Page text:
Salvatore's Tomato Pies opened last month in Sun Prairie, with former Dane County Supervisor Patrick DePula at the helm and partner Drew Griffin, formerly sous chef at Natt Spil and a line cook at the Weary Traveler, running the kitchen.
DePula, a native of Trenton, N.J., looked back to his roots when dreaming up Salvatore's. The tomato pie is Trenton's unique variation on American pizza, built "in reverse," says DePula, with the cheese layered on the crust first, then the toppings, and lastly the tomato sauce. "It's a rustic sort of pizza, says DePula, with "some blister and char" on the crust. Cheese is Grande whole-milk mozzarella, and sauce is made in-house from Stanislaus tomatoes - and a 100-year-old family recipe. (Fresh tomatoes will be used during the window they're available locally, DePula notes.) Sausage is house-made. DePula's wife, Nichole, also of the Concourse Hotel, makes the bread, pizza dough, ice cream and other desserts.
The partners used a brick oven "cobbled together" in DePula's backyard to test out pizza recipes; for the restaurant, they invested in a 40-year-old gas deck oven.
Salvatore's, at 503 W. Main St. in Sun Prairie (608-318-1761), just got its liquor license. Currently it's serving mostly the tomato pies, but not just ordinary ones. "We created a special this week: Cabernet-soaked mission figs, gorgonzola, bacon and balsamic/Cabernet reduction," says DePula. More entrees are in the works, like chicken cacciatore and braised pork featuring RP's Pasta.
Local food goes local
Local foods are making their way out of city bistros and back to eateries in smaller towns where such products come from in the first place. Last spring Steve Fearing and Lisa Buttonow took over the former Wounded Knee bar in Lime Ridge, Wis., population 169, on the northwestern edge of Sauk County. They reopened it in May as the Branding Iron Roadhouse (608-986-2807, brandingironrh.com), featuring burgers made from pasture-raised, all-natural Angus beef, reared on Fearing's land just outside of town.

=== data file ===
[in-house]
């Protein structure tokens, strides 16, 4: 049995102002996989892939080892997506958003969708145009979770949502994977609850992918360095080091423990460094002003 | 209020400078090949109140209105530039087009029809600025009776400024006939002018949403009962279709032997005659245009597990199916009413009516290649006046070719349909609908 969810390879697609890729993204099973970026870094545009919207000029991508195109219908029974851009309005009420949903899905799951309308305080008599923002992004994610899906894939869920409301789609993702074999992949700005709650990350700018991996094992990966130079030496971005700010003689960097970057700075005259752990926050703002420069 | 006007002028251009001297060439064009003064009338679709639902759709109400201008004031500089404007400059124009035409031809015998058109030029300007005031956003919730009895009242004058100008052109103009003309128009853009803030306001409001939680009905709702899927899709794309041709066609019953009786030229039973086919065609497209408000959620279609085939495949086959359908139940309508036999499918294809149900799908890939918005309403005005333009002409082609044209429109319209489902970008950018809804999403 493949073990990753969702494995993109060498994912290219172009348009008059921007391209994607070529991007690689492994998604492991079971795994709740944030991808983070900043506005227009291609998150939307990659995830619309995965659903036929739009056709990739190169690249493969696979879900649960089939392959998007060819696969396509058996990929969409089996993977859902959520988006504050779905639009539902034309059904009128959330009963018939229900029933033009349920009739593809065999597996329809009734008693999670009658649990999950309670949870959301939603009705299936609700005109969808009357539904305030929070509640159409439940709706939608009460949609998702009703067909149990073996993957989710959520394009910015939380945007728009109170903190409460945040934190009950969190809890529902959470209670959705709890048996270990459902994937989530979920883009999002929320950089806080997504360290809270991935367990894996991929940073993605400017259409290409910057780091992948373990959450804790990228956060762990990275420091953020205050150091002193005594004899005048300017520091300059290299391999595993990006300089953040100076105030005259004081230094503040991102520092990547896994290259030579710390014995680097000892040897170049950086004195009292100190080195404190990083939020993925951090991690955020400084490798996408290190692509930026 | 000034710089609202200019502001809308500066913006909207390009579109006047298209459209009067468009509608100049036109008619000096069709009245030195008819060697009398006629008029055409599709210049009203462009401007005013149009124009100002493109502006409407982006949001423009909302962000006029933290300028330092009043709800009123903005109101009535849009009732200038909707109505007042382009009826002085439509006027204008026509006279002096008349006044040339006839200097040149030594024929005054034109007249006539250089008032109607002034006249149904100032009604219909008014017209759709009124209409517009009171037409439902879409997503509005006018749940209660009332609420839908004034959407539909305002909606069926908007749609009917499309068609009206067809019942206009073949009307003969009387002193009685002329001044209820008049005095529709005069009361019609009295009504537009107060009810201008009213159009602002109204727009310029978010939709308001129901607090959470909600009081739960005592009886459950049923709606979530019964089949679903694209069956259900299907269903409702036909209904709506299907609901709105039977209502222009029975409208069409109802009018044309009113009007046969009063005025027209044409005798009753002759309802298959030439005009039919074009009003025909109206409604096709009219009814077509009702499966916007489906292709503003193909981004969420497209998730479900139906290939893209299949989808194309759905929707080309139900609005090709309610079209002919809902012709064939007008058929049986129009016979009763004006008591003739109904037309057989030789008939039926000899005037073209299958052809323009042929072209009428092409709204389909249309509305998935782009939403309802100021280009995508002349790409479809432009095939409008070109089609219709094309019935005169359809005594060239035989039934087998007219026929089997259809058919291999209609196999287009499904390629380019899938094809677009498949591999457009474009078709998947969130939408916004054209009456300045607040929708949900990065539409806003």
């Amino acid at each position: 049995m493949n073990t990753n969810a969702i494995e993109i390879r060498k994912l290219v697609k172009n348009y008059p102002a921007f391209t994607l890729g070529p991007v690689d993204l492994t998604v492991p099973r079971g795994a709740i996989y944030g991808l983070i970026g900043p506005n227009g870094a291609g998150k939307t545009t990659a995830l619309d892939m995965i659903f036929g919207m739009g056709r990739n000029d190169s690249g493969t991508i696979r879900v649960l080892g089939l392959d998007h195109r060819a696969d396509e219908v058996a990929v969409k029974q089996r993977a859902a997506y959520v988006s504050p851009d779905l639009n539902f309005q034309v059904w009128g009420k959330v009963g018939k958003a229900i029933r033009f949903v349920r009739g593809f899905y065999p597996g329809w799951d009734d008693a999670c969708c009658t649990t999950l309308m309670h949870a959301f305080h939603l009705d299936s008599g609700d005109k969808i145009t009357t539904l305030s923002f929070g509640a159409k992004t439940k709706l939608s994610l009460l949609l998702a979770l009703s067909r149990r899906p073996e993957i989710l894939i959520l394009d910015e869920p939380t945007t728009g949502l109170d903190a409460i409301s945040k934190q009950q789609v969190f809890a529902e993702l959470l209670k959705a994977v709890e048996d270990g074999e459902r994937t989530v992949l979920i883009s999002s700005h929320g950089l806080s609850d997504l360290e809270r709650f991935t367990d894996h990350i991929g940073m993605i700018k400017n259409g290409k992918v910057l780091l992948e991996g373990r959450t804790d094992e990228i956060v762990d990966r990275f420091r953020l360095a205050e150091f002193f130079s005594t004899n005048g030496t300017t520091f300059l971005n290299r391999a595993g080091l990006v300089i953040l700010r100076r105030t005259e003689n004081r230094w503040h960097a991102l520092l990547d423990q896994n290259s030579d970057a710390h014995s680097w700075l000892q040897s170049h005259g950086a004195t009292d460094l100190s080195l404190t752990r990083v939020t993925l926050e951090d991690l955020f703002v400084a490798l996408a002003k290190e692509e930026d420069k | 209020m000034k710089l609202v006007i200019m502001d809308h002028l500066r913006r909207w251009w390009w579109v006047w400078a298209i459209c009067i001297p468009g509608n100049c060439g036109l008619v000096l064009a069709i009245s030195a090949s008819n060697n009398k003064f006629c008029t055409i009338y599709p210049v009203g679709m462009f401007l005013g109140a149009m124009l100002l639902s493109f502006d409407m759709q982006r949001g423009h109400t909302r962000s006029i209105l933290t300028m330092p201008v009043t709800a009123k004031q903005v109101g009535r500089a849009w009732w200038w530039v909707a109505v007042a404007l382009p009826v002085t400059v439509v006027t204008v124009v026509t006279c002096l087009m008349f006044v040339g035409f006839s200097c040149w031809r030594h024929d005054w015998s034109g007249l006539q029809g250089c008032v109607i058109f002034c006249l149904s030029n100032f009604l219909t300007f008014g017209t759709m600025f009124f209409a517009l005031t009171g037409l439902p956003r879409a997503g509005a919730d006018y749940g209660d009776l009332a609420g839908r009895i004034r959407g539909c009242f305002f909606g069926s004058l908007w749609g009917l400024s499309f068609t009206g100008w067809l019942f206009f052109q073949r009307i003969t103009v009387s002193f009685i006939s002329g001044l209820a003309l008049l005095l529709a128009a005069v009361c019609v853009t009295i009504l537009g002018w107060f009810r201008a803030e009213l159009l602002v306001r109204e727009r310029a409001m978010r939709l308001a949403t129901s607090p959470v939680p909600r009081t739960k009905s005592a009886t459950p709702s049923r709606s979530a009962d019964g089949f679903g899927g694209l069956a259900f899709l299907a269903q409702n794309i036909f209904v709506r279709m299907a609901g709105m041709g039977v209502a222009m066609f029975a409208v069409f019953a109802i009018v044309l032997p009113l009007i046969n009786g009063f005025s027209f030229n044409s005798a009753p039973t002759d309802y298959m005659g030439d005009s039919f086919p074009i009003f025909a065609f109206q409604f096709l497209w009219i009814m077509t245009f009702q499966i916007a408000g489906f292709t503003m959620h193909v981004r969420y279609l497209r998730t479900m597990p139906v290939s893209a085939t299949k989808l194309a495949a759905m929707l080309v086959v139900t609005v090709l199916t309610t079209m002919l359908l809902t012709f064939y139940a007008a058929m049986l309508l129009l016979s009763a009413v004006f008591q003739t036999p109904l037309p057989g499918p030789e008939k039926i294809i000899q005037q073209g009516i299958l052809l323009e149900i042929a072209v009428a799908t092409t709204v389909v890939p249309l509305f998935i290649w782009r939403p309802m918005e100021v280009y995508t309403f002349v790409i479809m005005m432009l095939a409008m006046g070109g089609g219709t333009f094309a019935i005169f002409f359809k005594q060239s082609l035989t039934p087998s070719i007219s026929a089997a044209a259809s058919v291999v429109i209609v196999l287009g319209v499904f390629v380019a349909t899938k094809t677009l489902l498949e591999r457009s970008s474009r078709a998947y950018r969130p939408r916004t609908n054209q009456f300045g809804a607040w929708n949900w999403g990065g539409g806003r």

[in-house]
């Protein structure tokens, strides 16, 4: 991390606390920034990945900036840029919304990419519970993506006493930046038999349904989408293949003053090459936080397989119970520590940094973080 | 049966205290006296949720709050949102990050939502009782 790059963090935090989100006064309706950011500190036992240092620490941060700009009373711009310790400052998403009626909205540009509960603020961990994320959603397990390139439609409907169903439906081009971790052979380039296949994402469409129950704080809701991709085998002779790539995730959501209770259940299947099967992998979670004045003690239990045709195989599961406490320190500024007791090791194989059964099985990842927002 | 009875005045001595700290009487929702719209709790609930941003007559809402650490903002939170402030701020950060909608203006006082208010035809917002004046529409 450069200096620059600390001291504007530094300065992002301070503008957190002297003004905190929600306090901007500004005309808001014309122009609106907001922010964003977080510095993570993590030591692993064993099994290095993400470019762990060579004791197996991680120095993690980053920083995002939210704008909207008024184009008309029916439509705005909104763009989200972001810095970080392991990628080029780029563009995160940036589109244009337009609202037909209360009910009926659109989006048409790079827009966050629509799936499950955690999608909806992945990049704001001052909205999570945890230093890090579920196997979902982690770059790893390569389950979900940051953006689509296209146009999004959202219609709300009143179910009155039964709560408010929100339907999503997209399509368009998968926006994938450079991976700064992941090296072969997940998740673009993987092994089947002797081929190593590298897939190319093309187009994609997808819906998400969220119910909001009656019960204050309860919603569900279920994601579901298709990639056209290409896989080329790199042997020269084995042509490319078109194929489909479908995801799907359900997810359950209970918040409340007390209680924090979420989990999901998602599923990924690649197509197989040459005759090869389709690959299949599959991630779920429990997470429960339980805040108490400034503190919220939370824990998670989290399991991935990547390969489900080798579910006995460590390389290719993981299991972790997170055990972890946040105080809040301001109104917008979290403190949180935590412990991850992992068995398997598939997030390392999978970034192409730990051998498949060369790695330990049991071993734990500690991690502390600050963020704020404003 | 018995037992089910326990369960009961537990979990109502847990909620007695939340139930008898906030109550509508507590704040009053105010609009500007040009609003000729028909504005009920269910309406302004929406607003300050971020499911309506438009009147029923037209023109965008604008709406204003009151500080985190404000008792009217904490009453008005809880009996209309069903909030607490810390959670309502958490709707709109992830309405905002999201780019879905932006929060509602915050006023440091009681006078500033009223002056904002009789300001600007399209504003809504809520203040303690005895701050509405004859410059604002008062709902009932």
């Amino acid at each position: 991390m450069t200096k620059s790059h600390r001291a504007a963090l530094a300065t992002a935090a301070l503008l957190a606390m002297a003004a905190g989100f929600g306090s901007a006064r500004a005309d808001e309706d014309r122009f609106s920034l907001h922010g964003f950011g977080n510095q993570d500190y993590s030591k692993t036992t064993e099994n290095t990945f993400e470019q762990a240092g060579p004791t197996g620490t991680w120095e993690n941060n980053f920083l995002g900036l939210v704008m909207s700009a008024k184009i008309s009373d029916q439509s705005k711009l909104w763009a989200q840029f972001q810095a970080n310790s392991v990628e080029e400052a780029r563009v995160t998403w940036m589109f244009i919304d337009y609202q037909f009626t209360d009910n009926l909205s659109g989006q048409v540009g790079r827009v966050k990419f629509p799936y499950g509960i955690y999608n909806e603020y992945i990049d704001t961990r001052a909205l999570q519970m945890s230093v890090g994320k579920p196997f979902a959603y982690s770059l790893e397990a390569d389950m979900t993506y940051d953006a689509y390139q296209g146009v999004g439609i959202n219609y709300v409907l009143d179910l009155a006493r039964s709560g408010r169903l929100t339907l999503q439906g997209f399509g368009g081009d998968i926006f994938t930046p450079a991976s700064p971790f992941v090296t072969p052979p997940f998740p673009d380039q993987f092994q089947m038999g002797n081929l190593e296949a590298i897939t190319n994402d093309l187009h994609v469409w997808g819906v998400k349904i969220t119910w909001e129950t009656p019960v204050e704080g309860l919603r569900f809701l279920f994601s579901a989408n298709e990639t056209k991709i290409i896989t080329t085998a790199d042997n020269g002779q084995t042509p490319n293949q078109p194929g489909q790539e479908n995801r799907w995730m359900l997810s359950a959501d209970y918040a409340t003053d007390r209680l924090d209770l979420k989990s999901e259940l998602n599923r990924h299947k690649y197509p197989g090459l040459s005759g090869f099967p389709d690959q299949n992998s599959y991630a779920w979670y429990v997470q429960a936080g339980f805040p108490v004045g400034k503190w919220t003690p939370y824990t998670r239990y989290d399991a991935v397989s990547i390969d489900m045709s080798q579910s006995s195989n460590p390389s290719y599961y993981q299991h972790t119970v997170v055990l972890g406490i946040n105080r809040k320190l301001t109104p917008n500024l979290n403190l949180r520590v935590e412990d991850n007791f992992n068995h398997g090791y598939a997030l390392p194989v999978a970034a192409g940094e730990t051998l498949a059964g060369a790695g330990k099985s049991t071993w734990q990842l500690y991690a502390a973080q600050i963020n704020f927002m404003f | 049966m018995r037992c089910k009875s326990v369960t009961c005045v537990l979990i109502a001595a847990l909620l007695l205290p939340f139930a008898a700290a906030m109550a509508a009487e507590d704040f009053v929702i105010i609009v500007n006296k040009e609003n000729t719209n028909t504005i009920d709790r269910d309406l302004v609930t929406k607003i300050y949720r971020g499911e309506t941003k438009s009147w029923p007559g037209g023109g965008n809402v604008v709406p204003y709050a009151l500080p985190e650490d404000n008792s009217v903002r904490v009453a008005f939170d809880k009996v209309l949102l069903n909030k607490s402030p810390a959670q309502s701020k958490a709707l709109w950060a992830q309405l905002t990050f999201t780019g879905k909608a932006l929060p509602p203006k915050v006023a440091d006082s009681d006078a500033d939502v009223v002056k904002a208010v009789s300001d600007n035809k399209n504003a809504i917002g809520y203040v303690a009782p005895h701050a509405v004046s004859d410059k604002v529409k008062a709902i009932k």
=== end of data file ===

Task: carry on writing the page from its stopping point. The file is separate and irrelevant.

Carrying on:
Fearing, who started with eight Black Angus heifers in 2003, says that "the bar business isn't what it used to be; people don't just sit around and drink anymore. I wanted food to be our number-one item." Most bar owners get their meat from the big distributors, Fearing notes, and he acknowledges that his way is "pretty labor intensive."
The Branding Iron Roadhouse is a pleasant, wood-paneled country tap with a pool table, dart game, a couple of booths and, of course, a Friday fish fry. In addition to Wisco traditions like Sunday Packers Bloody Mary parties and a "biggest buck" contest, you'll find something you won't necessarily find at area taverns - Wisconsin microbrews on tap, including Potosi, New Glarus and Capital.
Cheeseburgers come topped with a choice of Carr Valley Cheese, headquarters of which are a couple miles north of Lime Ridge. (Fearing's dad used to haul milk for Carr Valley Cheese years ago.) Buns are baked for the Roadhouse by Esther's, an Amish bakery nearby. Are you sitting down, city dweller? The price for this quite tasty burger is $3.75; with cheese, $4.50.
Business has been good - Fearing credits the recent Reedsburg Fermentation Fest tour for bringing in visitors from as far away as Chicago. Customers also come more regularly from towns like Reedsburg, which Fearing appreciates: "I'm one of those people who'll drive someplace to eat good food."